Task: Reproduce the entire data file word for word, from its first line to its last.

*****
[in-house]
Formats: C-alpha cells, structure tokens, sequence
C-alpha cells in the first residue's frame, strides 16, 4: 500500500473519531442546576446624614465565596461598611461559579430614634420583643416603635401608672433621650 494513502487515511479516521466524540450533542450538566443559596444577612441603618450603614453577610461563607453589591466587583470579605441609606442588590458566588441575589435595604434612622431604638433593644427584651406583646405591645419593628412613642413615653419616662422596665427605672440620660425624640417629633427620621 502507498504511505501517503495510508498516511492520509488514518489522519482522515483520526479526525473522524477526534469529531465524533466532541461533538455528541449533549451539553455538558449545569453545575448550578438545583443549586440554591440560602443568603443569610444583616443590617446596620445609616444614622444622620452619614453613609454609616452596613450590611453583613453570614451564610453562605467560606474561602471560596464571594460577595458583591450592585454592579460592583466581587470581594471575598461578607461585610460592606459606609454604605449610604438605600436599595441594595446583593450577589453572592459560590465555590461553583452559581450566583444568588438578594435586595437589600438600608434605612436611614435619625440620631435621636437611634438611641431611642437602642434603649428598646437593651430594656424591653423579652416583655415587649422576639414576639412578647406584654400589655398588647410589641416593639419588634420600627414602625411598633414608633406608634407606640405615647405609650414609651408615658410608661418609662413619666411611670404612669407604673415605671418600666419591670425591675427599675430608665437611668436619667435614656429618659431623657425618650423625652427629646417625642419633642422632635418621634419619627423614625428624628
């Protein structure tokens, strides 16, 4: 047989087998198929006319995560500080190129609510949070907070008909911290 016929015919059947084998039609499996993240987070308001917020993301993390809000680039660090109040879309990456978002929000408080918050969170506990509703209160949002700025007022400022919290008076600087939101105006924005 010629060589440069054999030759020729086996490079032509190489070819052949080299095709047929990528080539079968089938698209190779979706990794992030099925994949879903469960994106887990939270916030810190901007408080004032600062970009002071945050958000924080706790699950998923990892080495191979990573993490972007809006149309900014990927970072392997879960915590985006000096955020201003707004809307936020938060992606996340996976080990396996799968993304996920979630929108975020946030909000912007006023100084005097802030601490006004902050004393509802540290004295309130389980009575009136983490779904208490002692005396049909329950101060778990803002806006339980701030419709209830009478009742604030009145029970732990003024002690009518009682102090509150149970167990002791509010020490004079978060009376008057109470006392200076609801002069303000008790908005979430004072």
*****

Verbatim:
[in-house]
Formats: C-alpha cells, structure tokens, sequence
C-alpha cells in the first residue's frame, strides 16, 4: 500500500473519531442546576446624614465565596461598611461559579430614634420583643416603635401608672433621650 494513502487515511479516521466524540450533542450538566443559596444577612441603618450603614453577610461563607453589591466587583470579605441609606442588590458566588441575589435595604434612622431604638433593644427584651406583646405591645419593628412613642413615653419616662422596665427605672440620660425624640417629633427620621 502507498504511505501517503495510508498516511492520509488514518489522519482522515483520526479526525473522524477526534469529531465524533466532541461533538455528541449533549451539553455538558449545569453545575448550578438545583443549586440554591440560602443568603443569610444583616443590617446596620445609616444614622444622620452619614453613609454609616452596613450590611453583613453570614451564610453562605467560606474561602471560596464571594460577595458583591450592585454592579460592583466581587470581594471575598461578607461585610460592606459606609454604605449610604438605600436599595441594595446583593450577589453572592459560590465555590461553583452559581450566583444568588438578594435586595437589600438600608434605612436611614435619625440620631435621636437611634438611641431611642437602642434603649428598646437593651430594656424591653423579652416583655415587649422576639414576639412578647406584654400589655398588647410589641416593639419588634420600627414602625411598633414608633406608634407606640405615647405609650414609651408615658410608661418609662413619666411611670404612669407604673415605671418600666419591670425591675427599675430608665437611668436619667435614656429618659431623657425618650423625652427629646417625642419633642422632635418621634419619627423614625428624628
């Protein structure tokens, strides 16, 4: 047989087998198929006319995560500080190129609510949070907070008909911290 016929015919059947084998039609499996993240987070308001917020993301993390809000680039660090109040879309990456978002929000408080918050969170506990509703209160949002700025007022400022919290008076600087939101105006924005 010629060589440069054999030759020729086996490079032509190489070819052949080299095709047929990528080539079968089938698209190779979706990794992030099925994949879903469960994106887990939270916030810190901007408080004032600062970009002071945050958000924080706790699950998923990892080495191979990573993490972007809006149309900014990927970072392997879960915590985006000096955020201003707004809307936020938060992606996340996976080990396996799968993304996920979630929108975020946030909000912007006023100084005097802030601490006004902050004393509802540290004295309130389980009575009136983490779904208490002692005396049909329950101060778990803002806006339980701030419709209830009478009742604030009145029970732990003024002690009518009682102090509150149970167990002791509010020490004079978060009376008057109470006392200076609801002069303000008790908005979430004072």